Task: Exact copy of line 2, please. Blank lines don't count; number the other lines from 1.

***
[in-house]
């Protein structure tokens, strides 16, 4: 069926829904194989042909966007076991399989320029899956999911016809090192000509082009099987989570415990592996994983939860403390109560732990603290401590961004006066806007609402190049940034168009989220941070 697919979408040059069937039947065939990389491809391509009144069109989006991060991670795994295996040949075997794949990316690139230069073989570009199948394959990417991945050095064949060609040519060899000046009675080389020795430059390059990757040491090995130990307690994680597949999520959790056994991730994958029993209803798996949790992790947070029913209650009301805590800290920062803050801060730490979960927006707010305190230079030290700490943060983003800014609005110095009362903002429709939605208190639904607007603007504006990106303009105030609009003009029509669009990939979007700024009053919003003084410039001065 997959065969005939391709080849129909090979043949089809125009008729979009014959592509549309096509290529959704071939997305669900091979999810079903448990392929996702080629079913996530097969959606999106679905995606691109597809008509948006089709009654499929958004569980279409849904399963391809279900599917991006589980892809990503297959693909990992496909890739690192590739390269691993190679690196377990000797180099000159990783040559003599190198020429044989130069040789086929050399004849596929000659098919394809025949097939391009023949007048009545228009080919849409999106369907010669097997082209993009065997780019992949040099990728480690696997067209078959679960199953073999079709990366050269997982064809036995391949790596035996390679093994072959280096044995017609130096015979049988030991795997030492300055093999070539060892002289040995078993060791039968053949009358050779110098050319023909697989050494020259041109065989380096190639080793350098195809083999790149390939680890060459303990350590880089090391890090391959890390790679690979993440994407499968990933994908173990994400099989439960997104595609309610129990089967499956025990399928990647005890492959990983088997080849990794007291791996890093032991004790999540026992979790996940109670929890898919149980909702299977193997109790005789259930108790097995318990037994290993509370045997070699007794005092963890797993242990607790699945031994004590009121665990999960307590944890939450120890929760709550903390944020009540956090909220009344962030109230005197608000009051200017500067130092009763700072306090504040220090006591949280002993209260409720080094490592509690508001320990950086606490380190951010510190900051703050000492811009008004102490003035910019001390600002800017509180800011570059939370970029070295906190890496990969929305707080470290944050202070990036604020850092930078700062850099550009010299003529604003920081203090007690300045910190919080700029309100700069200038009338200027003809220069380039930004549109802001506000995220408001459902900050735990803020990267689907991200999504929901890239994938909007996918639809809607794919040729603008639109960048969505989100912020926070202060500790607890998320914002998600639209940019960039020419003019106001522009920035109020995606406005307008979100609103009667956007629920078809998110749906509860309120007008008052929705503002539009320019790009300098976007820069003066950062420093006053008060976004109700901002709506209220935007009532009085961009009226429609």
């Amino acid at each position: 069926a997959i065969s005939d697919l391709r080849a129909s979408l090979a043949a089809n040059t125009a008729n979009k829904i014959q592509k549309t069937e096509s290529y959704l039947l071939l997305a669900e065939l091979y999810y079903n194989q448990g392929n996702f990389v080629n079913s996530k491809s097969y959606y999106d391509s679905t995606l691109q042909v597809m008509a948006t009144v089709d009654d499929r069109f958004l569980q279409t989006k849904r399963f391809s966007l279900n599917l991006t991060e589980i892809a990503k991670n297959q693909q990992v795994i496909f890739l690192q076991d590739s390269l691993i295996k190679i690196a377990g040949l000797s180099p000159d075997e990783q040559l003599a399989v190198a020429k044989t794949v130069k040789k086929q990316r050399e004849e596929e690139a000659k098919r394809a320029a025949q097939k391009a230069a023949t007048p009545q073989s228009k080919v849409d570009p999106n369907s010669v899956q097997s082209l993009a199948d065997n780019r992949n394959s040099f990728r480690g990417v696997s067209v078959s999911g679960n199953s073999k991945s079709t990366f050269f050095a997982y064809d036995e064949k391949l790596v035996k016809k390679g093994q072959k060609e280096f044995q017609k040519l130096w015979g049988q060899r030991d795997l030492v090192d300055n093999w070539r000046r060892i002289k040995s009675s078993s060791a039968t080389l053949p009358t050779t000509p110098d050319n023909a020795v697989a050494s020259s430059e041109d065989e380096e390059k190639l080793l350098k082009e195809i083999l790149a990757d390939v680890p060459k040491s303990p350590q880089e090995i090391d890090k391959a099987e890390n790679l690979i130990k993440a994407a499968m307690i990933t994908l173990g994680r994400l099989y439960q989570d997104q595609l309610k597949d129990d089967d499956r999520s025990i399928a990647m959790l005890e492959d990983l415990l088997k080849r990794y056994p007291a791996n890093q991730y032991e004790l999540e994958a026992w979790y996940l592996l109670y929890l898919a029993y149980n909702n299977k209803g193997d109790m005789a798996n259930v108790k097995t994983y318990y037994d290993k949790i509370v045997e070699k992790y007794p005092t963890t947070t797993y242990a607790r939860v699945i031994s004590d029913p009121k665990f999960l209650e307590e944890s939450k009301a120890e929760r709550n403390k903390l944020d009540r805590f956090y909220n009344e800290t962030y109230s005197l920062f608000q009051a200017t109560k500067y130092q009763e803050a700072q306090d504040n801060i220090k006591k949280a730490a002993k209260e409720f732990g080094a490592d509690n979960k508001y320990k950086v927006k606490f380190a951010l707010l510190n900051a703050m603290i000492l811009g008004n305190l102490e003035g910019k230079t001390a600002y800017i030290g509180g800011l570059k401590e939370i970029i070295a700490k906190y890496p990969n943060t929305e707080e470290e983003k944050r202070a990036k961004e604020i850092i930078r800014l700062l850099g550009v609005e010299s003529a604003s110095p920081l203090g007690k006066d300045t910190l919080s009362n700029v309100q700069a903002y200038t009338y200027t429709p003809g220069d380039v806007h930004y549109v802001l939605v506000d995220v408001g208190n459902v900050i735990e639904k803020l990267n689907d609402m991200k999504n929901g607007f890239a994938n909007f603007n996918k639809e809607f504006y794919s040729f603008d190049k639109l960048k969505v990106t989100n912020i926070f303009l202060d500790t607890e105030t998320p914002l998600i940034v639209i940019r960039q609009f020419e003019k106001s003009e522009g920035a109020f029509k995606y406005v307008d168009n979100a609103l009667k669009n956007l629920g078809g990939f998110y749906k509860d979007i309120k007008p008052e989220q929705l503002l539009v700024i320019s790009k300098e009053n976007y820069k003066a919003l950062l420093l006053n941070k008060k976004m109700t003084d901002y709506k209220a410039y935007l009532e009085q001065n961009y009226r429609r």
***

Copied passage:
């Protein structure tokens, strides 16, 4: 069926829904194989042909966007076991399989320029899956999911016809090192000509082009099987989570415990592996994983939860403390109560732990603290401590961004006066806007609402190049940034168009989220941070 697919979408040059069937039947065939990389491809391509009144069109989006991060991670795994295996040949075997794949990316690139230069073989570009199948394959990417991945050095064949060609040519060899000046009675080389020795430059390059990757040491090995130990307690994680597949999520959790056994991730994958029993209803798996949790992790947070029913209650009301805590800290920062803050801060730490979960927006707010305190230079030290700490943060983003800014609005110095009362903002429709939605208190639904607007603007504006990106303009105030609009003009029509669009990939979007700024009053919003003084410039001065 997959065969005939391709080849129909090979043949089809125009008729979009014959592509549309096509290529959704071939997305669900091979999810079903448990392929996702080629079913996530097969959606999106679905995606691109597809008509948006089709009654499929958004569980279409849904399963391809279900599917991006589980892809990503297959693909990992496909890739690192590739390269691993190679690196377990000797180099000159990783040559003599190198020429044989130069040789086929050399004849596929000659098919394809025949097939391009023949007048009545228009080919849409999106369907010669097997082209993009065997780019992949040099990728480690696997067209078959679960199953073999079709990366050269997982064809036995391949790596035996390679093994072959280096044995017609130096015979049988030991795997030492300055093999070539060892002289040995078993060791039968053949009358050779110098050319023909697989050494020259041109065989380096190639080793350098195809083999790149390939680890060459303990350590880089090391890090391959890390790679690979993440994407499968990933994908173990994400099989439960997104595609309610129990089967499956025990399928990647005890492959990983088997080849990794007291791996890093032991004790999540026992979790996940109670929890898919149980909702299977193997109790005789259930108790097995318990037994290993509370045997070699007794005092963890797993242990607790699945031994004590009121665990999960307590944890939450120890929760709550903390944020009540956090909220009344962030109230005197608000009051200017500067130092009763700072306090504040220090006591949280002993209260409720080094490592509690508001320990950086606490380190951010510190900051703050000492811009008004102490003035910019001390600002800017509180800011570059939370970029070295906190890496990969929305707080470290944050202070990036604020850092930078700062850099550009010299003529604003920081203090007690300045910190919080700029309100700069200038009338200027003809220069380039930004549109802001506000995220408001459902900050735990803020990267689907991200999504929901890239994938909007996918639809809607794919040729603008639109960048969505989100912020926070202060500790607890998320914002998600639209940019960039020419003019106001522009920035109020995606406005307008979100609103009667956007629920078809998110749906509860309120007008008052929705503002539009320019790009300098976007820069003066950062420093006053008060976004109700901002709506209220935007009532009085961009009226429609």